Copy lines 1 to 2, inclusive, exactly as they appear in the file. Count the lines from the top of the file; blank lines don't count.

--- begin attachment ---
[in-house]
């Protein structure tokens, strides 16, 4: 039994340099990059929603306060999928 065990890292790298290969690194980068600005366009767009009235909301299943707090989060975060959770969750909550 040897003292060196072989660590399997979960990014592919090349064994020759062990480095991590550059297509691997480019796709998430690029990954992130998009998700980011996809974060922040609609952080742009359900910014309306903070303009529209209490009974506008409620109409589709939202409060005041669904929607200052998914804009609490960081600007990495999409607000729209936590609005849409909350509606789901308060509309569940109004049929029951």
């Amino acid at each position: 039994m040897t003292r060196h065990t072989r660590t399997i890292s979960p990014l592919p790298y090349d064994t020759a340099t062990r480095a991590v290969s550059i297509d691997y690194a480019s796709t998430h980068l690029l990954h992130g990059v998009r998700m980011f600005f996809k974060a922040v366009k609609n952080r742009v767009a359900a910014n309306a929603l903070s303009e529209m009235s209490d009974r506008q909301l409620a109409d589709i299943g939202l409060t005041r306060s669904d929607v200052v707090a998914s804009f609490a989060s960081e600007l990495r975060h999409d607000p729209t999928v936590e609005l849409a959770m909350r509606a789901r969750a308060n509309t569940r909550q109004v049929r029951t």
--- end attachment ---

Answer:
[in-house]
């Protein structure tokens, strides 16, 4: 039994340099990059929603306060999928 065990890292790298290969690194980068600005366009767009009235909301299943707090989060975060959770969750909550 040897003292060196072989660590399997979960990014592919090349064994020759062990480095991590550059297509691997480019796709998430690029990954992130998009998700980011996809974060922040609609952080742009359900910014309306903070303009529209209490009974506008409620109409589709939202409060005041669904929607200052998914804009609490960081600007990495999409607000729209936590609005849409909350509606789901308060509309569940109004049929029951």